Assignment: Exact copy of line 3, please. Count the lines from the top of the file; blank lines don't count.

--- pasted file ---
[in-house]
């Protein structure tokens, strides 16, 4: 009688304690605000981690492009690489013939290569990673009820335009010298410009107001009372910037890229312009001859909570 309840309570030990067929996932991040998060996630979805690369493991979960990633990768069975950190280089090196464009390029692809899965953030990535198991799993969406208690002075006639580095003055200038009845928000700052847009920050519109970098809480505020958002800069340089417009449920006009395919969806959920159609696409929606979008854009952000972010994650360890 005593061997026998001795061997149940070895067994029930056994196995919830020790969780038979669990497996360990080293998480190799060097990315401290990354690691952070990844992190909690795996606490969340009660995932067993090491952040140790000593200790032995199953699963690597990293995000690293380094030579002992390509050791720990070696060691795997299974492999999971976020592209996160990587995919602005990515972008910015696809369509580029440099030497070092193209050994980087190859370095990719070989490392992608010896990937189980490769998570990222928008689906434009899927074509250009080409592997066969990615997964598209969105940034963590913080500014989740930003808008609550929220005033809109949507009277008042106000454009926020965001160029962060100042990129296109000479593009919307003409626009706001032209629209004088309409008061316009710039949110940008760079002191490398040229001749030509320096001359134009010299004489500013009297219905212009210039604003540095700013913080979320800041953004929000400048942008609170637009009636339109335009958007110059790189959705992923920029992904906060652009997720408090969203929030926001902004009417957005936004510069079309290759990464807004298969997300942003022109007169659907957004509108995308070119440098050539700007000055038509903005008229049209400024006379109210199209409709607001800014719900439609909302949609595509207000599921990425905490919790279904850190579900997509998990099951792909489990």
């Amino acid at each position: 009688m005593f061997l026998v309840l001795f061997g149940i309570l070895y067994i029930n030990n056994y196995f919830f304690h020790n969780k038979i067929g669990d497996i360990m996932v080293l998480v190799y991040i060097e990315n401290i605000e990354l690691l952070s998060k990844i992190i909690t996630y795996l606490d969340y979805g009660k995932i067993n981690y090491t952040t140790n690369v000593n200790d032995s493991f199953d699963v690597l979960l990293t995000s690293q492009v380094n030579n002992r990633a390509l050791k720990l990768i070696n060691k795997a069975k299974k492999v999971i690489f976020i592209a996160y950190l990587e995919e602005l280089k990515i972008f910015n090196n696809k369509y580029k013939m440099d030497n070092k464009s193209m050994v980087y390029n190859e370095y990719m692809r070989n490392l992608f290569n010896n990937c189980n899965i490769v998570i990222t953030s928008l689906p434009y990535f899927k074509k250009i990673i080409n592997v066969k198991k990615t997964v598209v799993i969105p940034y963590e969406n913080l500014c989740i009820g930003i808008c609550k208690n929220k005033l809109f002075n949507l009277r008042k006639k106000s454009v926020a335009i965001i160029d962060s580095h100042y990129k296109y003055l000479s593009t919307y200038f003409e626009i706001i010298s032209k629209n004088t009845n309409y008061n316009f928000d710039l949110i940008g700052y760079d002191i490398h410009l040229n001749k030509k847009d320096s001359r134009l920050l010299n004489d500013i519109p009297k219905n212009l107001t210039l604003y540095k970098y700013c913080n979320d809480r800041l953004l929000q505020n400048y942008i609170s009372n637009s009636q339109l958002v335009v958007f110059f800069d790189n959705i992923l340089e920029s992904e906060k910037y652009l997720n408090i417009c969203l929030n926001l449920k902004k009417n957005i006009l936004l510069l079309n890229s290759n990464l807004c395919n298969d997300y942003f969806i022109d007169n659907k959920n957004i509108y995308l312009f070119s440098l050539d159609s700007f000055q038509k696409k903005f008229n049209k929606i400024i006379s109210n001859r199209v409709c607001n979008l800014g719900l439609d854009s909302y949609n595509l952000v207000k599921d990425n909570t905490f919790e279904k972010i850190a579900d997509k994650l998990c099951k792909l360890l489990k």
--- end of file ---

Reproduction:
């Amino acid at each position: 009688m005593f061997l026998v309840l001795f061997g149940i309570l070895y067994i029930n030990n056994y196995f919830f304690h020790n969780k038979i067929g669990d497996i360990m996932v080293l998480v190799y991040i060097e990315n401290i605000e990354l690691l952070s998060k990844i992190i909690t996630y795996l606490d969340y979805g009660k995932i067993n981690y090491t952040t140790n690369v000593n200790d032995s493991f199953d699963v690597l979960l990293t995000s690293q492009v380094n030579n002992r990633a390509l050791k720990l990768i070696n060691k795997a069975k299974k492999v999971i690489f976020i592209a996160y950190l990587e995919e602005l280089k990515i972008f910015n090196n696809k369509y580029k013939m440099d030497n070092k464009s193209m050994v980087y390029n190859e370095y990719m692809r070989n490392l992608f290569n010896n990937c189980n899965i490769v998570i990222t953030s928008l689906p434009y990535f899927k074509k250009i990673i080409n592997v066969k198991k990615t997964v598209v799993i969105p940034y963590e969406n913080l500014c989740i009820g930003i808008c609550k208690n929220k005033l809109f002075n949507l009277r008042k006639k106000s454009v926020a335009i965001i160029d962060s580095h100042y990129k296109y003055l000479s593009t919307y200038f003409e626009i706001i010298s032209k629209n004088t009845n309409y008061n316009f928000d710039l949110i940008g700052y760079d002191i490398h410009l040229n001749k030509k847009d320096s001359r134009l920050l010299n004489d500013i519109p009297k219905n212009l107001t210039l604003y540095k970098y700013c913080n979320d809480r800041l953004l929000q505020n400048y942008i609170s009372n637009s009636q339109l958002v335009v958007f110059f800069d790189n959705i992923l340089e920029s992904e906060k910037y652009l997720n408090i417009c969203l929030n926001l449920k902004k009417n957005i006009l936004l510069l079309n890229s290759n990464l807004c395919n298969d997300y942003f969806i022109d007169n659907k959920n957004i509108y995308l312009f070119s440098l050539d159609s700007f000055q038509k696409k903005f008229n049209k929606i400024i006379s109210n001859r199209v409709c607001n979008l800014g719900l439609d854009s909302y949609n595509l952000v207000k599921d990425n909570t905490f919790e279904k972010i850190a579900d997509k994650l998990c099951k792909l360890l489990k």